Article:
The jury came to a verdict Wednesday in the Ghost Ship trial, over a month after jurors first began deliberations, and over five months since the trial first began.
The verdict began read at 2 p.m. PT, and as East Bay Times reporter Thomas Peele tweeted, there was a "snafu" with the jurors' verdict forms, that delayed the process of reading them. As of 2:43 p.m., East Bay Times reporter David DeBolt tweeted the verdict: Max Harris has been acquitted of 36 counts of involuntary manslaughter, and the jury is hung on Derick Almena's guilt. Prosecutors will now have to decide if they will bring Almena to trial again.
As KRON 4 reports, the split on Almena was 10 jurors voting for guilty, and 2 voting for not guilty.
Breaking: #GhostShipTrial: Max Harris acquitted, jury hung on Derick Almena— David DeBolt (@daviddebolt) September 5, 2019
Only about a half dozen reporters were allowed into the small courtroom alongside several dozen friends and family of the fire victims, but the media was not allowed to tweet from the courtroom, which also contributed to the delay in reportage.
We'll bring you further updates here as attorneys and family members exit the courtroom this afternoon.
Update: Speaking outside the courtroom, Harris's defense attorney Curtis Briggs thanked the community for their support, and thanked the jury for understanding his client's lack of culpability.
Briggs also praised the media, and he said "it can not be overstated the role that the press played in seeking justice in this case."
Harris will reportedly continue to live in the Bay Area, and friends and supporters have planned a vegan meal for him to celebrate, since his access to decent food has been limited since he's been sitting in Santa Rita Jail for two years.
The goal, according to Max’s attorney, is to get him back on his feet. His supporters have long planned a vegan meal for Harris, whose food options were limited at Santa Rita jail, where he’s been kept in solitary confinement since June 2017.— David DeBolt (@daviddebolt) September 5, 2019
Also speaking outside the courtroom was Harris's other attorney, Tyler Smith, who said that the reason warehouses like the Ghost Ship exist around Oakland "is because of the housing crisis we continue to face." And he adds that Harris has "always expressed his remorse and always wished he could have done something more to save someone" the night of the fire.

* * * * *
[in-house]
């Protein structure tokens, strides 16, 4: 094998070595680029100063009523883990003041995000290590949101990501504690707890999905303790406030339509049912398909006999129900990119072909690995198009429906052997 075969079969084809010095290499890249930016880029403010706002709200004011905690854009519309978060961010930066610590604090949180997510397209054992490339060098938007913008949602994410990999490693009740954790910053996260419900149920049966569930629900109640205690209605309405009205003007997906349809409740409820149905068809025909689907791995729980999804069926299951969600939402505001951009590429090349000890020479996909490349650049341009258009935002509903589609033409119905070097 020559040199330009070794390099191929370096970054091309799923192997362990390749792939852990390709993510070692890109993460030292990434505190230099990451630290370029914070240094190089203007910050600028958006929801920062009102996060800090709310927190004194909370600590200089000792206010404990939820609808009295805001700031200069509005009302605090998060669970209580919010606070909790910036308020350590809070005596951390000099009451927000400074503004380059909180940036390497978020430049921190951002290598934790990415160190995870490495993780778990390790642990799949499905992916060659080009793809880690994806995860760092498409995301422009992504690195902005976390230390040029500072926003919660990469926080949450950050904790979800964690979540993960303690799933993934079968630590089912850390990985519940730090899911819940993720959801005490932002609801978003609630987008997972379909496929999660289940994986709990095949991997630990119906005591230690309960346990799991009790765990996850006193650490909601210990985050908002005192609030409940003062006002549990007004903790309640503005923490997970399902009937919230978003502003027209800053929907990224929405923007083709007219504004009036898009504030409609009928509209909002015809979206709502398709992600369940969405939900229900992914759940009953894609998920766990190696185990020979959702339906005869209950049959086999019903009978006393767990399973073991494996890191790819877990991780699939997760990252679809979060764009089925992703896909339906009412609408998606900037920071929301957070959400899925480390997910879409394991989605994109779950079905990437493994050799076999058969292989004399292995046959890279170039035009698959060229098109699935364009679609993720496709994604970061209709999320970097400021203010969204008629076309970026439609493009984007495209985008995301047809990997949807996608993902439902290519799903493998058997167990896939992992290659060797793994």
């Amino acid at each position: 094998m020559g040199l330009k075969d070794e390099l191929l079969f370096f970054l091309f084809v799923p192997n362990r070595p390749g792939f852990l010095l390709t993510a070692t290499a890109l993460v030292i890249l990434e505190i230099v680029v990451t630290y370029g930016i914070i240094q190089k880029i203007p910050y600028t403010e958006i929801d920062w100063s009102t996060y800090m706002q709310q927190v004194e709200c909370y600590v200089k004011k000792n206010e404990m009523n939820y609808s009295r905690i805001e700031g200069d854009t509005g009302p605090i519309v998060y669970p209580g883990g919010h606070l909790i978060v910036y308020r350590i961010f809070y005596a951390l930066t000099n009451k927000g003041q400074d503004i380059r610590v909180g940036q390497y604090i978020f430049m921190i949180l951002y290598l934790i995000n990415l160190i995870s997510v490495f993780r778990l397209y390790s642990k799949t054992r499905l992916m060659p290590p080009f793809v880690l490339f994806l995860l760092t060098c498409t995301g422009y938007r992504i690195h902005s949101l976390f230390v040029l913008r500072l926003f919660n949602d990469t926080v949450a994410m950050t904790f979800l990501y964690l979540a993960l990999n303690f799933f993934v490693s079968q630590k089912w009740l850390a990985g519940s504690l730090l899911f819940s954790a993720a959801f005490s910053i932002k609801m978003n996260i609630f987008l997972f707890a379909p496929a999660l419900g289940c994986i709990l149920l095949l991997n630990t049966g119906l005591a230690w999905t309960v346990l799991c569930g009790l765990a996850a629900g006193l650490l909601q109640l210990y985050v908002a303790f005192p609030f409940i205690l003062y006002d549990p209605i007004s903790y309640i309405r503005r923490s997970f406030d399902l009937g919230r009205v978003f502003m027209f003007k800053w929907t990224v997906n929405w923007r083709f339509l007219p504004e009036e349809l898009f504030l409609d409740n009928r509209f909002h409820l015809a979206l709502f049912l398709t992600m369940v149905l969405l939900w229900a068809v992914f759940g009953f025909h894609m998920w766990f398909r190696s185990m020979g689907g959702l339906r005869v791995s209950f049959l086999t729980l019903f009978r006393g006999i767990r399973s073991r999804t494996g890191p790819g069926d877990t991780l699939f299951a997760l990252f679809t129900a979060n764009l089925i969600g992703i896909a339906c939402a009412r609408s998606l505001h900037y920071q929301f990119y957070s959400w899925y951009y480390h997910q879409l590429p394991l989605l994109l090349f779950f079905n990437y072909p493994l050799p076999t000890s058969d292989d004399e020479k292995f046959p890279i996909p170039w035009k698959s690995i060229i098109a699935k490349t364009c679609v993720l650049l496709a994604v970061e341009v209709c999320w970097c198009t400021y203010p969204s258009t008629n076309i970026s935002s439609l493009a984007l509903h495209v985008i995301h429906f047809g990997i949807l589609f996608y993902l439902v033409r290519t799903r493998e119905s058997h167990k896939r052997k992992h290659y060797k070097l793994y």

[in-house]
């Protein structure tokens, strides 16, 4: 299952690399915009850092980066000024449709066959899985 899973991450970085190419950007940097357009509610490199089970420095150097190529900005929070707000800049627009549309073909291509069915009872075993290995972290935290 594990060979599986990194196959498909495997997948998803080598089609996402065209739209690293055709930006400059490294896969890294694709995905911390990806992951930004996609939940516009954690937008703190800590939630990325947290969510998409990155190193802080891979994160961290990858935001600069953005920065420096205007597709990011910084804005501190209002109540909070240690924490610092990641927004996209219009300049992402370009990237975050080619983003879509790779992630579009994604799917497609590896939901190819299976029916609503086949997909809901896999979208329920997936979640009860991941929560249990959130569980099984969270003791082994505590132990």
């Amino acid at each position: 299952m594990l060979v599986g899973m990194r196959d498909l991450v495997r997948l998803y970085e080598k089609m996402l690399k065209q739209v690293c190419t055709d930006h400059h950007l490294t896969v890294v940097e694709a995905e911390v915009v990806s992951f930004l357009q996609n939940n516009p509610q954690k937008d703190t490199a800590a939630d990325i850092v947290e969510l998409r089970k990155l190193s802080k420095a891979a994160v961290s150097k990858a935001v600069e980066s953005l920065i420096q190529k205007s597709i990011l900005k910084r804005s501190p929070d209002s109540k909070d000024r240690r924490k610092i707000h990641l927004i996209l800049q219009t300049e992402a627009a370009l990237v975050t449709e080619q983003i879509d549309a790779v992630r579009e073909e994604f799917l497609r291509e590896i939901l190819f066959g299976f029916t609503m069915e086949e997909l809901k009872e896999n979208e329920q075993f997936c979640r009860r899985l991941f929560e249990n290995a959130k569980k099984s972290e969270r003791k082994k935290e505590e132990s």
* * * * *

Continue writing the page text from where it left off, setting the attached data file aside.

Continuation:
Almena's flamboyant defense attorney, Tony Serra, came out of the court and told reporters, "I'm angry, I'm frustrated, but goddamnit we'll win next time." He added that there will now be a hearing on October 4 at which a new trial date will be set for Almena, and he said, "We may hang again next time, but we will not lose. We know what their witnesses had to say, and next time we'll do better."
Speaking on a live broadcast on KRON 4 this afternoon before the verdict was read, legal expert Paula Canny suggested that defendants Derick Almena and Max Harris were never the "most sympathetic" figures to "the average jury," given their anti-establishment attitudes and Harris' visible tattoos. And, she says, while the defense's argument that these two were scapegoated has plenty of validity, she feels like public sentiment has wanted to hold the two defendants accountable.
Almena and Harris have stood accused for over two years of 36 counts of involuntary manslaughter in a case that has riveted the Bay Area since the tragedy of December 2, 2016. The families of the victims who have spoken to the media since the trial began have naturally indicated that they want a guilty verdict in the case, but a number of factors have likely complicated the jurors' decision — not the least of which is the relative culpability of the two defendants, with Almena being largely responsible for the conception and construction of what many have called a fire trap of an artists' warehouse. Also, the defense has tried to portray the city of Oakland, and police and fire department officials, as negligent and well aware of the problematic interior of the warehouse.
Additionally, the defense tried to cast doubt about the cause of the fire, calling several witnesses who believed they saw possible arsonists flee the building just before the fire began — the final cause determination by inspectors was inconclusive, though no evidence of arson was ever found.
Both defendants were set to accept a plea deal last summer that would have avoided this entire trial, and likely would have gotten them out of prison fairly soon given time served — but Almena's lack of credible remorse in sentencing hearing led a judge to reject the plea deal sending the case to trial.
Below is a video tribute that KQED Arts made to the 36 victims in the fire, most of them in the prime of their lives.
The case sparked local and national debates about the affordability crisis, with the availability of cheap housing and studio space for artists near the cities where they find community and income often being difficult or impossible to find.
But at the center of the case has always been the troubling lack of responsibility for safety that Almena seemed to exhibit, according to former residents of the warehouse and friends who spoke to him over the years.
There has been drama surrounding the jury deliberations as well, with three jurors having to be replaced with alternates two weeks ago, right before the jury was scheduled to take a break. The jurors then technically had to begin deliberations all over again with their new panel of 12, and pressure for a verdict was mounting as at least one other juror had an upcoming scheduling conflict.